The hardboiled genre of crime fiction has traditionally been steeped in a masculine ideology with its rigid loner code, the mythical detective an urban cowboy (ride in, solve the problem, ride out again), tough, cynical, and ever more isolated from his corrupt society. Controversies have arisen however as to whether generic conventions can remain intact when the private investigator is female. Can a female protagonist stay true to those conventions without becoming ‘Philip Marlowe in drag’? There is a volume of fiction featuring women detectives who have attempted to transcend such generic codes and rewrite the archetypal male detective from a female perspective, but do the codes remain?
Contemporary female writers have been preoccupied with gender difference. In deference to the idea that society constructs the identity of people, I started writing my own female protagonist from a position of a belief in similarity, in the idea that men and women want the same things: status, love and freedom, and similarly are capable of the same things: corruption, violence and lust. My appropriation of the archetype aims to uphold generic codes.
Literary critics question whether transposing the gender of the private investigator is possible, if it can be successfully realised while still being true to the constraints of the genre. Bestselling author Sue Grafton, whose series of hardboiled mystery novels feature the female investigator Kinsey Millhone, is considered by some to challenge patriarchy and assert female autonomy. Critics claim however that either Grafton transforms the hardboiled style or genre for her feminist purposes, or that her feminism is negated by her appropriation of generic characteristics inherently marked by the male gender.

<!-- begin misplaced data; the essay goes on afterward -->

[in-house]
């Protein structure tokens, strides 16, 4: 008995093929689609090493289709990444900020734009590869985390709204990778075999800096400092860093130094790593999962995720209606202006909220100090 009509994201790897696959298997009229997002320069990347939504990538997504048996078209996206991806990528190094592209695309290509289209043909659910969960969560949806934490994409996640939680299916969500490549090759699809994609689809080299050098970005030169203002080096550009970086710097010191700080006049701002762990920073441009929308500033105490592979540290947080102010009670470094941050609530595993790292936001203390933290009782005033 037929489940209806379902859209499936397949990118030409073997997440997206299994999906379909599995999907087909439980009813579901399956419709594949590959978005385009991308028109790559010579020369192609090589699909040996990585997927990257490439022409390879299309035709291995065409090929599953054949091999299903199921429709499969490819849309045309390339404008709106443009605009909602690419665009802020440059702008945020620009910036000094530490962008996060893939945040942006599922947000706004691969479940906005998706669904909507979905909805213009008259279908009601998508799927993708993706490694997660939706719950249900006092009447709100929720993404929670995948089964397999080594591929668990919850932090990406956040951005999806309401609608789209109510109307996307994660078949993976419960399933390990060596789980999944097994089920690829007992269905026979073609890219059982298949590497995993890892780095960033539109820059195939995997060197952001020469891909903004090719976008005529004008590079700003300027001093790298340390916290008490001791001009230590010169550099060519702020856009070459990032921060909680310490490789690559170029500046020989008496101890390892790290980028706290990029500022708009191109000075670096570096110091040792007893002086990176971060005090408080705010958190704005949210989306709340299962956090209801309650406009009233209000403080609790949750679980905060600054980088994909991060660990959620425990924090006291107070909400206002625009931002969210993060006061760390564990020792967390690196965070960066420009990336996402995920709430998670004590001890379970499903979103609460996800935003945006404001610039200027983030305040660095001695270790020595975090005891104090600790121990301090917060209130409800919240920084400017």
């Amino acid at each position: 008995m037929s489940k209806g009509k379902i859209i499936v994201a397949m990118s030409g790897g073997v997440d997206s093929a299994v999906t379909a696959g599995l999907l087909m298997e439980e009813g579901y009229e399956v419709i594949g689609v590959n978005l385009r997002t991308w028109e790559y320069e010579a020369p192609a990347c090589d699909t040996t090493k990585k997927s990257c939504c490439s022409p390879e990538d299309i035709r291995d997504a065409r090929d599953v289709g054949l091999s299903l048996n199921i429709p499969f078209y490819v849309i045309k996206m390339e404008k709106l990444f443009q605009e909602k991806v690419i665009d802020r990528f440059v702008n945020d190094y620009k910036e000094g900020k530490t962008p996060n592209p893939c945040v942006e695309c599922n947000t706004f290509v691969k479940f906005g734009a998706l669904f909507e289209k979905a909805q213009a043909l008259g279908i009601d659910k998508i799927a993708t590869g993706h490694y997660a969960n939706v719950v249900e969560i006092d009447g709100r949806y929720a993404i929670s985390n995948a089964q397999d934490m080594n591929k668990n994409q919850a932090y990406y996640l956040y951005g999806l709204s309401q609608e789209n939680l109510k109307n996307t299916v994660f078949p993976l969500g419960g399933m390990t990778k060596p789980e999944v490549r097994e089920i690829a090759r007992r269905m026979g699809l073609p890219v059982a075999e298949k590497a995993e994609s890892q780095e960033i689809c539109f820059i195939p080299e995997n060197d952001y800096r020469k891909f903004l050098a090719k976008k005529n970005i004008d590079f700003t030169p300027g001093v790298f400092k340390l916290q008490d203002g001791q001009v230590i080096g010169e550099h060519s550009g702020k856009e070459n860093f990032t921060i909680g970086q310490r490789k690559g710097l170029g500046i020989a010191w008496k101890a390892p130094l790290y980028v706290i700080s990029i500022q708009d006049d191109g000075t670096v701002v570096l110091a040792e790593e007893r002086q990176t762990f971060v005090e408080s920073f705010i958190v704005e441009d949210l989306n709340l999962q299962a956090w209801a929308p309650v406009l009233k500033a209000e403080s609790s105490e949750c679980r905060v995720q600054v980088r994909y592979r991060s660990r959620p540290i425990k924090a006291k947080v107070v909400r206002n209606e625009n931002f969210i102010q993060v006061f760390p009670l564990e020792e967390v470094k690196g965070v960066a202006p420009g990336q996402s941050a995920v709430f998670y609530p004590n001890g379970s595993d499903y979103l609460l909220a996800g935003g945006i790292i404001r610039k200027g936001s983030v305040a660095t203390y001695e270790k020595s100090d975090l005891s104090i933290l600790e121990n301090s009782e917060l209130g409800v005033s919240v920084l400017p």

Why are the detective’s attributes of independence, assertiveness and problem-solving often seen as exclusively male qualities? I do not believe that the qualities attributed to hard-boiled heroes such as Marlowe are inherently male and think we can all relate to the idea of being someone who is cynical, ever more isolated from a corrupt society with a sure knowledge of the world and a keen moral sense. Chandler’s appeal was claimed to be that he wrote about personal spiritual survival, the crime in his novels a symbol for threats to the conscious control of personal life.
The idea of this being ‘an unsuitable job for a woman’ possibly stemmed from the claim that the hardboiled detective represented a fictional resolution of the challenge to patriarchy posed by the twentieth-century Women’s Movement. When women had shown they could work and support themselves without men, the original hard-boiled tradition gave rise to the femme fatale, a site for the exploration of the angst and fantasies surrounding notions of gender difference. Though she had largely the same traits as those of the loner male detective: cynical, independent, unfettered by domesticity, as a woman, she had to be punished for her divergence from society’s ideological ideal.